Friday, November 16, 2012


Prohibition Cowboy

In competition at this year's Cannes Film Festival, Lawless is a tale set against the 20s Prohibition era in the United States, telling the historical tale about the three Bondurant Brothers running their moonshine business, and seemingly, against all odds, came through a period of corruption, lawlessness, and just about having to watch over their shoulders almost all of the time while they eke out a living. Based on the book The Wettest County in the World written by one of their descendants Matt Bondurant, the film boasts a stellar A-list cast but didn't seem to lift the film under the direction of Australian director John Hillcoat.

Instead I was more enamoured by the many of the era's motor vehicles instead, which were featured in some detail, and making their appearances as a tool for transporting the brothers' illegal liquor, or to be used as a babe magnet on dates. And with most gangster films, shoot em ups are part and parcel, which Hillcoat shot with aplomb, especially when riddling the sheet metal with holes and shattering many of the cars' windows. Violence is part and parcel expected during the time amongst those who live their lives breaking the law, and Lawless does have its fair share of unflinching, violent set pieces that range from getting one's throat slit from ear to ear, to bloody castrations. It's survival of the fittest and the ruthless, especially when needing to exert influence and convince the naysayers.

Which, instead of something being done by the bad guys, turn out to be something adopted by the law instead. Special agent Charlie Rakes (Guy Pearce) turns up seemingly being tasked to sweep Franklin County, Virginia, from its vice like grip on moonshining, being the infamous moonshine capital of the country, only to find that he's in it for some kickbacks, which if not agreed upon by the bootleggers, this will spell trouble. So for the Bondurant brothers Forrest (Tom Hardy), Howard (Jason Clarke) and Jack (Shia LaBeouf), this meant being under Charlie's radar and being systematically dealt with to varying degrees of impact, sometimes Charlie having to rely on a proxy to do his dirty work.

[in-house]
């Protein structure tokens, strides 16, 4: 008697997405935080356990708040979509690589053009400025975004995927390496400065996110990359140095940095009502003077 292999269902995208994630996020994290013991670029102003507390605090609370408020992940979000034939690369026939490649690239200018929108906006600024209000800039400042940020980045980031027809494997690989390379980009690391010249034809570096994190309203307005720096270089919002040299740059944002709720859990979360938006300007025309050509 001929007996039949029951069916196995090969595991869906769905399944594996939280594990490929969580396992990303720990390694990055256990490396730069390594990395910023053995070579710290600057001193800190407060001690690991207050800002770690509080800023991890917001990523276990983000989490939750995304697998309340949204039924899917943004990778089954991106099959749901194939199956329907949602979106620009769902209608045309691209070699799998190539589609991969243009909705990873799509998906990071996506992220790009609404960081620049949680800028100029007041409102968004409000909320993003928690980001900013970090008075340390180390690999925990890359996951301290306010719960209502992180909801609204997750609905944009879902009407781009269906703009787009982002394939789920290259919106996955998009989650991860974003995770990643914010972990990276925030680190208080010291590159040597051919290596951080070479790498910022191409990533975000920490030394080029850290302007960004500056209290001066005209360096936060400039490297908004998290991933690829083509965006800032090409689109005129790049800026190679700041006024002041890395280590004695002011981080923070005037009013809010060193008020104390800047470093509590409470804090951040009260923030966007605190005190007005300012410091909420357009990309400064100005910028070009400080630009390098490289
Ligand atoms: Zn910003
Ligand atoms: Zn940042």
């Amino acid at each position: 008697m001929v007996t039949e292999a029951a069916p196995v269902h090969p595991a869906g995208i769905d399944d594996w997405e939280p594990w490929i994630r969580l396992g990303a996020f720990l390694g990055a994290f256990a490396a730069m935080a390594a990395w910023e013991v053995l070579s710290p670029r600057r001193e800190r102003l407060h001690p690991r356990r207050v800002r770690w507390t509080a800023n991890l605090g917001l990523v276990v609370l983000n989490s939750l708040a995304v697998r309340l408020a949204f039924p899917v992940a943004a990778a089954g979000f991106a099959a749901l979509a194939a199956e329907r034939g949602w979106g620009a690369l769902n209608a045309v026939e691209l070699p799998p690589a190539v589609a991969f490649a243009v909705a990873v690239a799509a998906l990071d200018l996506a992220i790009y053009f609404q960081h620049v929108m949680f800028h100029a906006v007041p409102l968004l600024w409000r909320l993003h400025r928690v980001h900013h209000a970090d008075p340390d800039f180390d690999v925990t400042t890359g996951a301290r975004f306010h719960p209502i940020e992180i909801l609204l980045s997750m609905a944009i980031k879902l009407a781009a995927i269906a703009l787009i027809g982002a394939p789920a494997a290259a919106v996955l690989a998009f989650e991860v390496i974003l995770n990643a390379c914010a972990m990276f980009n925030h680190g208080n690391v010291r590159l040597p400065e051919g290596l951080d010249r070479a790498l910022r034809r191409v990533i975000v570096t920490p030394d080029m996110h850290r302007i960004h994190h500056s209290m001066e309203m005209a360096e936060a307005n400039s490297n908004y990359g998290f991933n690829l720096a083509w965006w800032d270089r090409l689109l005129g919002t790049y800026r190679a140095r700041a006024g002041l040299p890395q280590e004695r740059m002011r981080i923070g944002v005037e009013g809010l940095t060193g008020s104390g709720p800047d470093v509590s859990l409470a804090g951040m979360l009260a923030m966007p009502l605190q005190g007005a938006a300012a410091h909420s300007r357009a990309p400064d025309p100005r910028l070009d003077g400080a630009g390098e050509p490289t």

We all know how tough Tom Hardy can be, but this role somewhat projected a more muted involvement from the strongman, being the leader of the brothers' operations, but having to contend with a romantic subplot with Chicago fleeing dancer turned waitress Maggie (Jessica Chastain) instead. Jason Clarke as second brother seemed to be the extra amongst the trio, while Gary Oldman made a cameo in a gangster role, appearing in a handful of scenes just to up the star ensemble. Guy Pearce on the other hand, really made his Charlie Rakes role his own, the cop who uses any extreme methods to get the job done, although very little is said of the sociopathic character outside of his job scope.

It's been some time since Shia LaBeouf made an appearance on the big screen (since the last Transfomers movie last year), since this one time rising star seemed to have had his wings clipped for slamming one of his earlier films. It's good to see him back not in a goofball role, but one that mirrored Michael Corleone's in The Godfather, having the baby of the family inevitably roped in to carry the family business with new perspectives and dare, and growing into the role that calls for pulling the trigger when required. In some ways Lawless also seemed to love centering around this character, charting his meteoric rise in their moonshine business, his courtship of a preacher's daughter (Mia Wasikowska) and his partnership with family friend Cricket (Dane DeHaan), who's their distillation expert.

The narrative develops at a meditative pace, slowing life down and then putting focus on a few pertinent issues that happened in recorded accounts. You will begin to realize just why these three brothers were once thought to be invincible, given the ordeal they have to go through, in order to operate something for so long, under the noses and the long arm of the law. The film explodes only toward the end when all hell broke loose, and in the meantime to endure the film, you can feast your eyes on the beautiful technical aspects that make up costumes, production sets, and yes, the vehicles.

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